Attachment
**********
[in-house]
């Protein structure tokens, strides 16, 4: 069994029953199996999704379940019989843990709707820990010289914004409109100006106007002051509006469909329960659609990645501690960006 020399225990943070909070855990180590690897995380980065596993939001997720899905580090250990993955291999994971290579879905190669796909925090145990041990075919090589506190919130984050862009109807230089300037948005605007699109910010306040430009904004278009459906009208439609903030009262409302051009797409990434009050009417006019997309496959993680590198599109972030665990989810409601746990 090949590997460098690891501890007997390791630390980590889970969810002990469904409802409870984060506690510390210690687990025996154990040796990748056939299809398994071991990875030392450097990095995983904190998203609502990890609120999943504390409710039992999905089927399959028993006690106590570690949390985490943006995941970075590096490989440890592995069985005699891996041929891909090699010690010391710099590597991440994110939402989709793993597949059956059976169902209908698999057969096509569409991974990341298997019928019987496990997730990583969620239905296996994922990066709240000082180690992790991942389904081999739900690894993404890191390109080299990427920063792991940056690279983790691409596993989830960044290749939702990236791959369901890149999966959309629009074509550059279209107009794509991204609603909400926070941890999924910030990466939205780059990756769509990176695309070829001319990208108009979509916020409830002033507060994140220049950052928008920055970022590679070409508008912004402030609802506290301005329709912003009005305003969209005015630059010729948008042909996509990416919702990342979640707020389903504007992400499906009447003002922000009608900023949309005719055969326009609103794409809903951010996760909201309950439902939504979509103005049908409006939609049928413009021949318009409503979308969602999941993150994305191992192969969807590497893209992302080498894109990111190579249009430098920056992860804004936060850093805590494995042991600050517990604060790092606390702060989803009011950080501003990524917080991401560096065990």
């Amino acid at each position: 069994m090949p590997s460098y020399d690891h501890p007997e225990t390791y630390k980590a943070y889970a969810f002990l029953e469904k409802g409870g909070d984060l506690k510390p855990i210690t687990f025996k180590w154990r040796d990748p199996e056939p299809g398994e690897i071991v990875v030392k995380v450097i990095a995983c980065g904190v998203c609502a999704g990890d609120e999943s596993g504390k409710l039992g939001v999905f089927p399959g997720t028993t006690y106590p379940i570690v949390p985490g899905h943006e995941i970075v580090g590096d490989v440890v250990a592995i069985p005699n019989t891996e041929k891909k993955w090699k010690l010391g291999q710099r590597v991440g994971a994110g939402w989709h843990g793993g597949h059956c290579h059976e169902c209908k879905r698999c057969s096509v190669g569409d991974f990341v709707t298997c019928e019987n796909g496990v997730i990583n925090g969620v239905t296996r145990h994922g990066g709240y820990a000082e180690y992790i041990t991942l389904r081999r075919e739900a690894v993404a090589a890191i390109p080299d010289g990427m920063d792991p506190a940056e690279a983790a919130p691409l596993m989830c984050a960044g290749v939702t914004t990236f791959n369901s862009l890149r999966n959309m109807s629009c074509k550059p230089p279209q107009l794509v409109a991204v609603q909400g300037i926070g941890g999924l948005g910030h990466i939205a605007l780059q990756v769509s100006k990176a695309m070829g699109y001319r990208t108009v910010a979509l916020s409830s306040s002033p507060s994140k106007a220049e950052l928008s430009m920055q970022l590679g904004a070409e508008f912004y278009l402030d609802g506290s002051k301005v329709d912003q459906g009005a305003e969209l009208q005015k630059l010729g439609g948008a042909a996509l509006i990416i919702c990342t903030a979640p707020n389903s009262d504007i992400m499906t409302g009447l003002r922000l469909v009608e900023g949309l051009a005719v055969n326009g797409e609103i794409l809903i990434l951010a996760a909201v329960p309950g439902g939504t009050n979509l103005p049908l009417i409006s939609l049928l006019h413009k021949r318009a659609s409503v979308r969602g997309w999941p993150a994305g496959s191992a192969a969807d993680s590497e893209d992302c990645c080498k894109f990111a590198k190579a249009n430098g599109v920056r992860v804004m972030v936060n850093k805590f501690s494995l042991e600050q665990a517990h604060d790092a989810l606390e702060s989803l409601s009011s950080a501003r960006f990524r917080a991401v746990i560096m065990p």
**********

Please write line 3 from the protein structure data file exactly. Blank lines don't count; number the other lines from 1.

């Amino acid at each position: 069994m090949p590997s460098y020399d690891h501890p007997e225990t390791y630390k980590a943070y889970a969810f002990l029953e469904k409802g409870g909070d984060l506690k510390p855990i210690t687990f025996k180590w154990r040796d990748p199996e056939p299809g398994e690897i071991v990875v030392k995380v450097i990095a995983c980065g904190v998203c609502a999704g990890d609120e999943s596993g504390k409710l039992g939001v999905f089927p399959g997720t028993t006690y106590p379940i570690v949390p985490g899905h943006e995941i970075v580090g590096d490989v440890v250990a592995i069985p005699n019989t891996e041929k891909k993955w090699k010690l010391g291999q710099r590597v991440g994971a994110g939402w989709h843990g793993g597949h059956c290579h059976e169902c209908k879905r698999c057969s096509v190669g569409d991974f990341v709707t298997c019928e019987n796909g496990v997730i990583n925090g969620v239905t296996r145990h994922g990066g709240y820990a000082e180690y992790i041990t991942l389904r081999r075919e739900a690894v993404a090589a890191i390109p080299d010289g990427m920063d792991p506190a940056e690279a983790a919130p691409l596993m989830c984050a960044g290749v939702t914004t990236f791959n369901s862009l890149r999966n959309m109807s629009c074509k550059p230089p279209q107009l794509v409109a991204v609603q909400g300037i926070g941890g999924l948005g910030h990466i939205a605007l780059q990756v769509s100006k990176a695309m070829g699109y001319r990208t108009v910010a979509l916020s409830s306040s002033p507060s994140k106007a220049e950052l928008s430009m920055q970022l590679g904004a070409e508008f912004y278009l402030d609802g506290s002051k301005v329709d912003q459906g009005a305003e969209l009208q005015k630059l010729g439609g948008a042909a996509l509006i990416i919702c990342t903030a979640p707020n389903s009262d504007i992400m499906t409302g009447l003002r922000l469909v009608e900023g949309l051009a005719v055969n326009g797409e609103i794409l809903i990434l951010a996760a909201v329960p309950g439902g939504t009050n979509l103005p049908l009417i409006s939609l049928l006019h413009k021949r318009a659609s409503v979308r969602g997309w999941p993150a994305g496959s191992a192969a969807d993680s590497e893209d992302c990645c080498k894109f990111a590198k190579a249009n430098g599109v920056r992860v804004m972030v936060n850093k805590f501690s494995l042991e600050q665990a517990h604060d790092a989810l606390e702060s989803l409601s009011s950080a501003r960006f990524r917080a991401v746990i560096m065990p």